Safe Boating Week is May 18-24
State parks boating program provides tips and resources
May 16, 2019
OLYMPIA—Last year, there were 103 reported boating accidents with 21 fatalities and 57 injuries, with over 70 percent of those taking place between May and August, according to Washington’s recreational boating accident data.
The Washington State Parks Boating Program recommends the following safety tips and resources.
Many recreational boaters in Washington must complete an approved boating education course and carry a card. Even those not required to carry cards can take a safety course to increase their safety knowledge. Learn more at http://www.boatered.org.
Local marine law enforcement have certified vessel examiners who will perform a free vessel safety check. Checks are performed dockside or at a boat ramp and take 15 to 30 minutes. There is no charge and no consequences for not passing. Learn more or schedule a check at http://www.cgaux.org/vsc/.
All vessels, including kayaks and stand-up paddleboards are required to have one property fitted Coast Guard-approved life jacket for each person onboard. All children, age 12 and younger are always required to wear one. Learn more at http://www.wearitwashington.org.
Boaters should carry two forms of communication that will work when wet, such as a whistle, waterproof cell phone or VHF marine radio. Flares, a signal mirror and an air horn are also recommended, as are personal locater beacons (PLBs). Read more on communications at http://bit.ly/boat_comm.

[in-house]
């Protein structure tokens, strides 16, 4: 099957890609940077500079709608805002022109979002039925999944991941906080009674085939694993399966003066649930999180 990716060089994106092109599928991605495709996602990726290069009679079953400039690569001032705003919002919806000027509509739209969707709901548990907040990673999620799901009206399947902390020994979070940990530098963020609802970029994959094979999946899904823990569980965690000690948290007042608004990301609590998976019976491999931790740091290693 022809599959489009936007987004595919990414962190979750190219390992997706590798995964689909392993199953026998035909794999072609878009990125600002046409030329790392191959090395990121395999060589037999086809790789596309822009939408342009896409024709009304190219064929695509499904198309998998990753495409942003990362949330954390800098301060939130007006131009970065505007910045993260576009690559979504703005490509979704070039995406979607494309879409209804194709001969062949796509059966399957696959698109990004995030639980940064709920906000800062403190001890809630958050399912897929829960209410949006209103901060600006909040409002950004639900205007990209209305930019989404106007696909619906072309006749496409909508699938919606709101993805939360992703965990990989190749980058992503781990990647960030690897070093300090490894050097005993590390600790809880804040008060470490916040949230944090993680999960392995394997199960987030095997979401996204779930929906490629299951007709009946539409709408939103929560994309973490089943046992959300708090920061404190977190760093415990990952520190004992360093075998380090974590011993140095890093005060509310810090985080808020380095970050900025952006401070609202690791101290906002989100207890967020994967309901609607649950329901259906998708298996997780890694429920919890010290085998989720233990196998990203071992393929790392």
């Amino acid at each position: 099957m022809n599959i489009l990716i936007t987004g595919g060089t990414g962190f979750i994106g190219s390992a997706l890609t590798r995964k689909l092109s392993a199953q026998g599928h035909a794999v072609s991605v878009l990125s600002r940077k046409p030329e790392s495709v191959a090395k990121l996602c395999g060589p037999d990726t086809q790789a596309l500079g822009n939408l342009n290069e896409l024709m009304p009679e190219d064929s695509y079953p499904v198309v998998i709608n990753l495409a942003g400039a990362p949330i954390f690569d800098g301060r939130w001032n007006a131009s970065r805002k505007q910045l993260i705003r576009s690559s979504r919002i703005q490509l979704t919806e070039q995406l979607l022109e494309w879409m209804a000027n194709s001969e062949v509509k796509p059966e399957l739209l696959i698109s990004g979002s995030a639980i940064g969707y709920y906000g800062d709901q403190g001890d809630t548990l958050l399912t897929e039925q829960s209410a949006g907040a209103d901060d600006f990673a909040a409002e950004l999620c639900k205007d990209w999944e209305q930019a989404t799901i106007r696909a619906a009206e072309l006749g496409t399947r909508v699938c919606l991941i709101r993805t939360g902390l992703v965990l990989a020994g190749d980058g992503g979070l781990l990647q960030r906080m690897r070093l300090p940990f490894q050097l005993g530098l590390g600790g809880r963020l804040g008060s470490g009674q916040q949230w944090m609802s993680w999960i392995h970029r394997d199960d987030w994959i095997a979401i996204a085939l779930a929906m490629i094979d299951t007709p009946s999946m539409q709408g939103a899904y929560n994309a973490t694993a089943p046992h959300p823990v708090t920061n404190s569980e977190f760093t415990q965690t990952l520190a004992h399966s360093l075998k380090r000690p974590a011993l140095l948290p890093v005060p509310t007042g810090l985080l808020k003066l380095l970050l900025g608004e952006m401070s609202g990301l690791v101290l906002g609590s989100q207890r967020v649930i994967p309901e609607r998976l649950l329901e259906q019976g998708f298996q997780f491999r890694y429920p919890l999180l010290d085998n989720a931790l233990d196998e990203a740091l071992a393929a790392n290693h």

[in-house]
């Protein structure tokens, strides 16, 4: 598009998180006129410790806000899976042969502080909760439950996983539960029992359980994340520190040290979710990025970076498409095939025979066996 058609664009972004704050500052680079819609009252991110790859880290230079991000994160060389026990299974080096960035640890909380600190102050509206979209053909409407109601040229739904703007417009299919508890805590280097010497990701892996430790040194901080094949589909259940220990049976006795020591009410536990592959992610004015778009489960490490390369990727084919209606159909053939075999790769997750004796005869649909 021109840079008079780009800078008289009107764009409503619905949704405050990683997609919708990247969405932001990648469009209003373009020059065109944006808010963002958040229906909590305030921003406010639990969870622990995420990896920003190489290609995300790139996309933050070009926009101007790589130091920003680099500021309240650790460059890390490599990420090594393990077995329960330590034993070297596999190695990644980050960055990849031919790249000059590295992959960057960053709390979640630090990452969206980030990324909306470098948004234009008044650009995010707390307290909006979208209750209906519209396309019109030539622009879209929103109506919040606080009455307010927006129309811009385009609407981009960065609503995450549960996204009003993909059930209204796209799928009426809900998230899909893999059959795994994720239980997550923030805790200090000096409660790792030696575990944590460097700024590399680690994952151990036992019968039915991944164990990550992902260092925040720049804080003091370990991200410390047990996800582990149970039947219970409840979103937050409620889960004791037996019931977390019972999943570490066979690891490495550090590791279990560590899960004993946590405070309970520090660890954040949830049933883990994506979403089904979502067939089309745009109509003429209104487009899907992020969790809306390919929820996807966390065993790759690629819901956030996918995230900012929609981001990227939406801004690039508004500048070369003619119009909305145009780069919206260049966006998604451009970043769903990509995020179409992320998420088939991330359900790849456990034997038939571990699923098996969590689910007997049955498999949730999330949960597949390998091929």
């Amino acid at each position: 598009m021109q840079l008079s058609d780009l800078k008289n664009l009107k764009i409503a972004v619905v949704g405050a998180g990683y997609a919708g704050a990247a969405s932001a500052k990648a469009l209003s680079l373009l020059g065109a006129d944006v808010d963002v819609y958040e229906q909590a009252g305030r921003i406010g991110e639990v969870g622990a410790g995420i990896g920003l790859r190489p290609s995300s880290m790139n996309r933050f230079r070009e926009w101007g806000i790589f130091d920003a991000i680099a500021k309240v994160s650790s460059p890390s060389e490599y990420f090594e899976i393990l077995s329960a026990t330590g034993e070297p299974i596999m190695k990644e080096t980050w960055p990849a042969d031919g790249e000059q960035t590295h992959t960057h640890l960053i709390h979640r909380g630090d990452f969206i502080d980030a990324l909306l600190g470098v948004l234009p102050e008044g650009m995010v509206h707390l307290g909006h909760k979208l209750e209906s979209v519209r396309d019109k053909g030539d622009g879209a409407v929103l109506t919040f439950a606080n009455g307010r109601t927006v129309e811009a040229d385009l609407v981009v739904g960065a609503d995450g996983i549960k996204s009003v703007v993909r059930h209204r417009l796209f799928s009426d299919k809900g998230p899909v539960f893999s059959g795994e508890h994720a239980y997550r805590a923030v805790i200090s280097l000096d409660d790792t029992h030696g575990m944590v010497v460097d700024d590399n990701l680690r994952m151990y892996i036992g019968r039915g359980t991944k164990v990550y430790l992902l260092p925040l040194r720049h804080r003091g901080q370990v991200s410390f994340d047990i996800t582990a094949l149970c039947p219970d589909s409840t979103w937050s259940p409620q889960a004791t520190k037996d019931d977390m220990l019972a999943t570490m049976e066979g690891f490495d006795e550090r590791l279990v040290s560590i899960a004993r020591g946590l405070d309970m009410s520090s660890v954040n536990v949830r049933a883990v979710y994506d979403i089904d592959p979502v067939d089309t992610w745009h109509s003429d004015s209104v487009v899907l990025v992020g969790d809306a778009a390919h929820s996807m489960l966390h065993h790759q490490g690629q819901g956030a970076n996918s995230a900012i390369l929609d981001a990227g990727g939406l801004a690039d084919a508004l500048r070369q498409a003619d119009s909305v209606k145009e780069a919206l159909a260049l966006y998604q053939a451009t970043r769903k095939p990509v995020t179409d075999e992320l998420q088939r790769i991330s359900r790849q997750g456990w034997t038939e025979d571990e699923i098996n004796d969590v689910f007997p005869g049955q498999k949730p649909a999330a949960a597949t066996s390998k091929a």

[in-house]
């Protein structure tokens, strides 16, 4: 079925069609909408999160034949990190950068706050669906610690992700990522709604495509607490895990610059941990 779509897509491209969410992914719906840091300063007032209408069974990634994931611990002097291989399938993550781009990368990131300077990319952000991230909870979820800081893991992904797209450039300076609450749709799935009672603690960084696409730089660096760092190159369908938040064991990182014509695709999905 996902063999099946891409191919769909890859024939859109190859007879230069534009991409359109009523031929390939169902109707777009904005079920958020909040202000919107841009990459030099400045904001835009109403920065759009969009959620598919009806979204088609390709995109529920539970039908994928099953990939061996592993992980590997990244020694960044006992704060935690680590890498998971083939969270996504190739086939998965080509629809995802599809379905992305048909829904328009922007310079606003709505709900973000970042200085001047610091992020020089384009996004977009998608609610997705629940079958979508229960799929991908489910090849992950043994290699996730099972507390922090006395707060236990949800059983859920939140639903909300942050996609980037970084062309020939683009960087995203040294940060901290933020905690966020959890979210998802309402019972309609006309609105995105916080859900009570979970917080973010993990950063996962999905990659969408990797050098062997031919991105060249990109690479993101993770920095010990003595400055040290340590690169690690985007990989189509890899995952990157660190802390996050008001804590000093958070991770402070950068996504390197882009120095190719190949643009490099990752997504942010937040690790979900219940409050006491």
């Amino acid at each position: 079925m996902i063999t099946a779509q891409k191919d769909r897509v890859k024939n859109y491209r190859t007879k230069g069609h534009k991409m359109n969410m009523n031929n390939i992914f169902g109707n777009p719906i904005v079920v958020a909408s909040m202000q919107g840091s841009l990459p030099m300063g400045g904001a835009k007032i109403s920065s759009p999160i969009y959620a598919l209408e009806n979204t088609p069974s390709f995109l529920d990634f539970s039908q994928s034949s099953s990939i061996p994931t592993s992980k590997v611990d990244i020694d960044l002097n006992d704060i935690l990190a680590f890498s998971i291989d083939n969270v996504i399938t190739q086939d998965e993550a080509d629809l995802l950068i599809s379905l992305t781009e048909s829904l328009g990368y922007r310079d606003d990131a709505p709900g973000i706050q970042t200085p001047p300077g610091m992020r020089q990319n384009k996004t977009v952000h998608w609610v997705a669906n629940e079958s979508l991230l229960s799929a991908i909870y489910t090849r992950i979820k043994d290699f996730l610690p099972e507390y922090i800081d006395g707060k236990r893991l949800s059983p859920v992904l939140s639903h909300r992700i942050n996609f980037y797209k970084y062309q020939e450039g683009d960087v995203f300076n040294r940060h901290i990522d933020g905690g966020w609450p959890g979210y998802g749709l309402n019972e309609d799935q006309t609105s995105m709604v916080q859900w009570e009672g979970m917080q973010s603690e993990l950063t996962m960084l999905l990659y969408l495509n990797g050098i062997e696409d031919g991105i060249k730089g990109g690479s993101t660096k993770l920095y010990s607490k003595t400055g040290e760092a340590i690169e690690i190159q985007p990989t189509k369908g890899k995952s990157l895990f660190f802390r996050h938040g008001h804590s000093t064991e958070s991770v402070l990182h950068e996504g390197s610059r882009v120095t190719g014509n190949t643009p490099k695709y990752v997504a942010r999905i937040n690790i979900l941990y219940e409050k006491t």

Stay sober. Washington state’s Boating Under the Influence (BUI) law applies to all boats including kayaks, canoes, rowboats and inflatable fishing rafts. Learn more at http://www.boatsober.org.
It’s important to check and understand the weather including wind and wave forecasts and tide and current conditions. Learn more at http://bit.ly/boating_wx.
Falling into water under 60 degrees in dangerous and many of Washington’s water remain below 60 degrees all year, even during hot weather. The biggest risk is not hypothermia, but cold-water shock, which occurs in the first stage of immersion. Learn more at https://bit.ly/2Gl9YqN
For more information on the Washington State Boating Program visit http://www.parks.wa.gov/boating